The 2012 drought compared to the 1988 drought - KWWL - Eastern Iowa Breaking News, Weather, Closings

The 2012 drought compared to the 1988 drought


Ben Riensche has accepted the fact that this year will be no bumper crop. Riensche feels like he's looking at the drought of past years in his rearview mirror.

"Farmers refer to 1988, then to 1956, and then 1936 as the drought years. And the old timers have already said we're past 1988. We're bordering on 1956 if not past it. And now they're starting to compare 2012 to 1936," said Ben Riensche, owner of Blue Diamond Farming Company in Jesup.

1998 was the last major drought that occurred across Iowa. The main comparison is the lack of rain along with extreme heat occurring at once. However, there are some subtle differences.

"The dryness in '88 was, I guess, more concentrated right at the beginning of the growing season. Had a very warm and very dry April, May and June of 1988. This year we certainly were warm as well during those months but not nearly as dry. Generally, the crops got off to a better start this year than they did in 1988, However, on the other hand, the more recent conditions have become much drier than they were on the short term than was the case in 1988," said state climatologist Harry Hillaker.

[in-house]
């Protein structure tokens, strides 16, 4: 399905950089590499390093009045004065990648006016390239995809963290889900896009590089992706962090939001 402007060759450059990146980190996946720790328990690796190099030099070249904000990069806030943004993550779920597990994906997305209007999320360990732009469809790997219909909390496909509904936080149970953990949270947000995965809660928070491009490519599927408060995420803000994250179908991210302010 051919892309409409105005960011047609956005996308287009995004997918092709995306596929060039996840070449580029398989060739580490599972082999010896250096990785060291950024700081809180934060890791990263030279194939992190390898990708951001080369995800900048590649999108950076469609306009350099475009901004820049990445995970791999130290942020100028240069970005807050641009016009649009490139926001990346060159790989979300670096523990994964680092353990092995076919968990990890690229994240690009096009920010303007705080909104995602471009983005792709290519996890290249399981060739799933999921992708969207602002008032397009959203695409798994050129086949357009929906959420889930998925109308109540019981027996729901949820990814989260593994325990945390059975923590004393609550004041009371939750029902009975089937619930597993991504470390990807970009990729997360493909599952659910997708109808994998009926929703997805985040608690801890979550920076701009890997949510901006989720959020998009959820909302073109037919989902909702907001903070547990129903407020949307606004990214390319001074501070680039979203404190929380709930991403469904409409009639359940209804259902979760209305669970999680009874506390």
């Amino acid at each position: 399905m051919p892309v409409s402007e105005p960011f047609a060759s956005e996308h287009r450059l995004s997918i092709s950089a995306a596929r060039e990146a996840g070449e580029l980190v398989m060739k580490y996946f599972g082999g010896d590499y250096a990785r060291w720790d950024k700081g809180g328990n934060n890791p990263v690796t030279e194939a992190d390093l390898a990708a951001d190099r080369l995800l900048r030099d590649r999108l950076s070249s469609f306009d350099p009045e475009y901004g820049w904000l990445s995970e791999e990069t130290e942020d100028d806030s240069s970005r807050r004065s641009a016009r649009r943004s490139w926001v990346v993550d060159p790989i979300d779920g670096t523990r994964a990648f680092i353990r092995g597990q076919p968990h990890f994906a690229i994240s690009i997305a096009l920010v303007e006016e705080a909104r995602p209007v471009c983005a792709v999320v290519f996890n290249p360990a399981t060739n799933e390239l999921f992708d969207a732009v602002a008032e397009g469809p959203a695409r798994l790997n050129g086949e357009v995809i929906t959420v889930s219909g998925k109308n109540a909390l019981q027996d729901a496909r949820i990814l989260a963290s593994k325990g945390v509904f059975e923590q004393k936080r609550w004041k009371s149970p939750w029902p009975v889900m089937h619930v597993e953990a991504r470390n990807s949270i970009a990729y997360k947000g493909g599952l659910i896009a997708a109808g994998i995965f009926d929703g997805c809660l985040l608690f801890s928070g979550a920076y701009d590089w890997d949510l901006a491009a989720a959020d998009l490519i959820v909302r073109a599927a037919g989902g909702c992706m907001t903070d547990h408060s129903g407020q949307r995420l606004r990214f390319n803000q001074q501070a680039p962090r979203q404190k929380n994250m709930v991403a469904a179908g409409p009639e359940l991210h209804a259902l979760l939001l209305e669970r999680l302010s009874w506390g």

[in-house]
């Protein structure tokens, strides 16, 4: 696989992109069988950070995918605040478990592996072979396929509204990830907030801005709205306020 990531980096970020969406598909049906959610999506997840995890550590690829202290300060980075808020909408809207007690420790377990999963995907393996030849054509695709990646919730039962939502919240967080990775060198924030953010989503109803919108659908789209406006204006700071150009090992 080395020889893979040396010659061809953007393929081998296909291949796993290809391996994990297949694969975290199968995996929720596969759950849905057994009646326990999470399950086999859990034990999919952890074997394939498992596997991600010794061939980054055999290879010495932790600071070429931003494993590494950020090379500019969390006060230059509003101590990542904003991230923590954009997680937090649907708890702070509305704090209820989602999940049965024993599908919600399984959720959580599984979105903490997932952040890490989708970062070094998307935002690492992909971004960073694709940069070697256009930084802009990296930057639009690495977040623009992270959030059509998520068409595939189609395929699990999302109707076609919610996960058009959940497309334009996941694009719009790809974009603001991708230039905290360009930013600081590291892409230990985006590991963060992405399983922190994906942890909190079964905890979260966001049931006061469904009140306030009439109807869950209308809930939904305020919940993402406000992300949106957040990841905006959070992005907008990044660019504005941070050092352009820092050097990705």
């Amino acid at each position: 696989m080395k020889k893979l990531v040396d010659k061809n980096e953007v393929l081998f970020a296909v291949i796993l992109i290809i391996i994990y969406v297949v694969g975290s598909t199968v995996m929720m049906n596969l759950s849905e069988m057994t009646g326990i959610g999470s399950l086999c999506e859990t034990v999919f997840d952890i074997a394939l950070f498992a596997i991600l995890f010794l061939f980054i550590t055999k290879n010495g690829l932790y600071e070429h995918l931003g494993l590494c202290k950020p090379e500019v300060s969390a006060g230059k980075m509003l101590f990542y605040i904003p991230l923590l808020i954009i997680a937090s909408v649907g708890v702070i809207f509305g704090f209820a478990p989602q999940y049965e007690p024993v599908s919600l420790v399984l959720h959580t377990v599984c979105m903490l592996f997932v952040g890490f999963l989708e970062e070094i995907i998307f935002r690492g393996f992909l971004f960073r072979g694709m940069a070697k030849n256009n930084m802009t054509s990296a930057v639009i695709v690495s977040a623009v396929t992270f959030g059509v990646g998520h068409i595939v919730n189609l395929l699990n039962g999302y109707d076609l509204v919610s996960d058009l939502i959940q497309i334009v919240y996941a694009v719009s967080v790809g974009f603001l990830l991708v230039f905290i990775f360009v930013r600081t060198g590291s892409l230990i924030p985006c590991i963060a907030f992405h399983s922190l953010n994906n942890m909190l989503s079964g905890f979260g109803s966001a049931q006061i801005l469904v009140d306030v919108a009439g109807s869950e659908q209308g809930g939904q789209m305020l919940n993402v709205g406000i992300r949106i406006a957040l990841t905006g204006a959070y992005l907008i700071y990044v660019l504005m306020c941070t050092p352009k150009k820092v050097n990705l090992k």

Riensche believes the farming technology now may have helped the crops this year hold on better than 1988.

"Farmer's management technique have been improved. We have better tillage systems. We do have better genetics. Farmers are better pest managers. They control the insects better and that's helped this crop to hang on longer," said Riensche.

So far, the state rainfall average for the month of July is only 0.35 inches. In 1988, rainfall returned to normal in August. But even if history repeats itself, it may be too late.

"We're just out of fuel. We need water. There's nothing for the crops to run on," Riensche said.

According to experts, it appears unlikely we will break this weather pattern any time soon. For more information on current drought conditions, check out the US Drought Monitor.

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